U.S. defender Savannah Harmon heads into the women’s hockey gold medal game vs. Canada on Wednesday with two goals and five assists in six games at the 2022 Winter Olympics. But while the 26-year-old is one of just three American players to record seven or more points in Beijing, she’s the only one making her Games debut.
Joining Harmon with seven points so far is three-time Olympian Amanda Kessel (two goals, five assists), while four-time Olympian Hilary Knight has nine points (five goals, four assists).
“Just to be able to celebrate and be alongside these women that are on this team – they all inspire me every day and I’m just so incredibly honored to be with them and be their teammate,” Harmon told On Her Turf prior to leaving for Beijing.
Harmon has quickly proven she belongs, too, even if she didn’t follow the typical path for the U.S. national team.
While the majority of Harmon’s teammates competed for the U.S. at the U-18 level before joining the senior national team, Harmon never got those call-ups.
“I wasn’t invited to any camps; I wasn’t really a part of the USA program,” explained Harmon, who played all four years at Clarkson University in Potsdam, N.Y., and won back-to-back NCAA national titles her last two seasons.
“That was always a goal, in the back of my mind. But how I envision[ed] myself getting there was being really good for Clarkson and helping the team the best way I [could] there. And then hopefully [making the U.S. team] comes after, which it did.”
Upon graduation from Clarkson, Harmon stayed in New York and headed to Buffalo, where she joined the Buffalo Beauts of the National Women’s Hockey League (later rebranded as the Premier Hockey Federation). She played while earning her master’s degree in legal studies, with an emphasis on sports law and business, through a virtual program at Arizona State.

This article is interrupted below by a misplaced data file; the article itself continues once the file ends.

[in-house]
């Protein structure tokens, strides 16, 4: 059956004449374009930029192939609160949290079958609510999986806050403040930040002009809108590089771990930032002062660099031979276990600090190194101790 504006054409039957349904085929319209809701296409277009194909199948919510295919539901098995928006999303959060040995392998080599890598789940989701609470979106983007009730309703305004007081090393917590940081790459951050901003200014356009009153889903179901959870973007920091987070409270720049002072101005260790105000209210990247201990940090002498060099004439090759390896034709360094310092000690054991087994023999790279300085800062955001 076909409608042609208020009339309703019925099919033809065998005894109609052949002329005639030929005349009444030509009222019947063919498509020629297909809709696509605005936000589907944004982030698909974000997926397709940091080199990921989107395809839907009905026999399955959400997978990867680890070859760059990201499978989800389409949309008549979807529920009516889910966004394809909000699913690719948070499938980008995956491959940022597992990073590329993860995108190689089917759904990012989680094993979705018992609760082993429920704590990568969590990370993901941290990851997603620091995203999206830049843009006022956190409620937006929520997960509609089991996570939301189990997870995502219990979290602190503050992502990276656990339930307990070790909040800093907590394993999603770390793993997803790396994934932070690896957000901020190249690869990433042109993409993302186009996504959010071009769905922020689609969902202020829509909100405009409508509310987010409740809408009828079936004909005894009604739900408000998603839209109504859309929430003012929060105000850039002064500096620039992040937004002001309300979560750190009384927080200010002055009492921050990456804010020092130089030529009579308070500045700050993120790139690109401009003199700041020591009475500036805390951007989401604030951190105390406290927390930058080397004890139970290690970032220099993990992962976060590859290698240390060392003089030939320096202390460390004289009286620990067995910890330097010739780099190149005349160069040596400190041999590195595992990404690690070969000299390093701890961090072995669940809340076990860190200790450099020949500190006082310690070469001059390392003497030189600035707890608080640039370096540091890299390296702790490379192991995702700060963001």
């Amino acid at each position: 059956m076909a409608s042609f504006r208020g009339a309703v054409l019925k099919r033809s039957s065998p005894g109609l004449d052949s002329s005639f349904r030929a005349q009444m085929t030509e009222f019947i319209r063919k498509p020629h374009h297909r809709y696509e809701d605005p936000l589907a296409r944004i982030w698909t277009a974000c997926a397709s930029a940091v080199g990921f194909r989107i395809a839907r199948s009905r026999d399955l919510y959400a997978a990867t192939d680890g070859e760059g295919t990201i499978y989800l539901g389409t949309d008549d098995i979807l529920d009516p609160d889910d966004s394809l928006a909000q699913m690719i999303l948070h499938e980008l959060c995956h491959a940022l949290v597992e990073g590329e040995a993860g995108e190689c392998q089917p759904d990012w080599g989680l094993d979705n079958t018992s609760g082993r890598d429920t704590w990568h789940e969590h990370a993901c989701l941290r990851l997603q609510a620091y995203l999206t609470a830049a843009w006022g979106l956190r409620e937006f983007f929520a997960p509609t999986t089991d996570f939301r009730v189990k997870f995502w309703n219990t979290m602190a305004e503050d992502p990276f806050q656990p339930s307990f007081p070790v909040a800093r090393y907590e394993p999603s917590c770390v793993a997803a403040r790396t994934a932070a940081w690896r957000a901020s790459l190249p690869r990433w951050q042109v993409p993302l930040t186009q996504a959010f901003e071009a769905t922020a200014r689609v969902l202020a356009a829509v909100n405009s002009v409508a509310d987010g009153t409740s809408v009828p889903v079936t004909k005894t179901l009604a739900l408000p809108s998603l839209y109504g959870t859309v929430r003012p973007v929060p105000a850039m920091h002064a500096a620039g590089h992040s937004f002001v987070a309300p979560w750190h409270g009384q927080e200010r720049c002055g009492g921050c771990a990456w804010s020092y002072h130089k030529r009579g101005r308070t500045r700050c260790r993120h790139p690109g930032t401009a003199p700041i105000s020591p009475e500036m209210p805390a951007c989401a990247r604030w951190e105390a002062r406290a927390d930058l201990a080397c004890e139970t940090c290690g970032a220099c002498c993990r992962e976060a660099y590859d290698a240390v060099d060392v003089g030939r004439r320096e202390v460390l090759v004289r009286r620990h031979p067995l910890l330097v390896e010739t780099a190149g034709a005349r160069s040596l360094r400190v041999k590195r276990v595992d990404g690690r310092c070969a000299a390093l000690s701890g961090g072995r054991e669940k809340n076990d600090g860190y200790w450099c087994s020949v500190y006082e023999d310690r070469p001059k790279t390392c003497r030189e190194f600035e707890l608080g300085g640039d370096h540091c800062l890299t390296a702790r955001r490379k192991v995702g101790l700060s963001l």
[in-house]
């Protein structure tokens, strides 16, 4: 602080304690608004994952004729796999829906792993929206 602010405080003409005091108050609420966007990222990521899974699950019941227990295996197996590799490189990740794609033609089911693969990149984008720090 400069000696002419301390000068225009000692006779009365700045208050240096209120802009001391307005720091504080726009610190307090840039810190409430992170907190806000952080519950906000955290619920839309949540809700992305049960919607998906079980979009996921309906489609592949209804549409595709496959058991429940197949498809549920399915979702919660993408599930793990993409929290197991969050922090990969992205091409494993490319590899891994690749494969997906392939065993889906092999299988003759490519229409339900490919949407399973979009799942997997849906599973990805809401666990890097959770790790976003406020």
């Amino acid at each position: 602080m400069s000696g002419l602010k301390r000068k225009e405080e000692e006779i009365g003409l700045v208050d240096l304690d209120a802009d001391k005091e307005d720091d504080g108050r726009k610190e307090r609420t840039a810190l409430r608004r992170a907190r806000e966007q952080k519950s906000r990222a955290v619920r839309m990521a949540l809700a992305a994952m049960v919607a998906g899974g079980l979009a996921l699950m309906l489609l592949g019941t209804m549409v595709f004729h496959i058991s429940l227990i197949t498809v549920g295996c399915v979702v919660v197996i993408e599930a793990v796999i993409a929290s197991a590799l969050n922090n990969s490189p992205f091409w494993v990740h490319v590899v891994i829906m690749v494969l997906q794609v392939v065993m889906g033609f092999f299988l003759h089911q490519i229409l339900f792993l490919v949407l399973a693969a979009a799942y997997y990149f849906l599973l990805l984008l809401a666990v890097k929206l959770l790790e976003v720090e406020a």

Those were definitely lean times, but Harmon never let go of the dream that began before she was in kindergarten, growing up in Downers Grove, Illinois. The town, located just outside Chicago, is the same hometown as Hockey Hall of Famer and 1998 Olympic gold medalist Cammi Granato, and Harmon was a fan. She attended Granato’s all-girls youth hockey camps at just 4 years old and grew up with a picture of the 1998 U.S. team captain on her bedroom wall.
“She was always my favorite player growing up, and because of that visibility, I was able to attend her camp,” she remembers. “I’m so thankful my parents put me in it because at that time, and for years after, I really only played on the boys teams, and this girls camp was just so fun. …I was definitely starstruck and definitely just inspired by her.”
In 2019, Harmon finally had a chance to put on a USA jersey when the then-23-year-old was invited to participate in the final three games of the 2018-19 USA-CAN Rivalry series.
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Fellow teammate and rookie Olympian Hayley Scamurra is another rarity among the American squad, never having represented the U.S. team internationally at the youth level. But she grew up close to the world of professional hockey thanks to her father, Peter Scamurra, who played for the Washington Capitals for four seasons from 1976-80.
The 27-year-old Scamurra, from Getzville, N.Y., played four years at Northeastern University, where she was teammates with Kendall Coyne Schofield. Prior to college, she played three seasons of junior hockey in Canada’s Provincial Women’s Hockey League, and after graduation, Scamurra was the 10th overall pick by Buffalo in the 2016 NWHL draft.
“I think I’m able to come into the USA Hockey scenario with a different kind of perspective,” Scamurra told On Her Turf in October. “Not everyone’s going be at their best in their college years… We need that time to build as a player, build the confidence, whatever it might be, and I think it was really beneficial for me.”
Harmon and Scamurra are also encouraged by the expansion of this year’s Olympic women’s hockey tournament, up from eight teams to 10 in 2022. As members of the Professional Women’s Hockey Players Association (PWHPA) – Harmon plays for Team Adidas, Scamurra for Team Women’s Sports Foundation – they hope the spotlight the Olympic Games provides will translate into growth for the women’s game.
“What we’re all fighting for is just bigger visibility, and that’s where it starts: The more teams and more people in hockey, [the more women] wanting to play and continuing to play as long as they can,” said Harmon.
She also hopes that young players will be inspired by her and her teammates’ various journeys to Beijing.
“Everyone’s path to get here is just so different,” she said. “And I think that’s what’s so awesome about this team, specifically. … I think it’s trusting your own path and just working hard and never giving up on your dreams, whatever they are, however big or small they are.”
On Her Turf editor Alex Azzi and NBC Olympics Research team contributed to this report.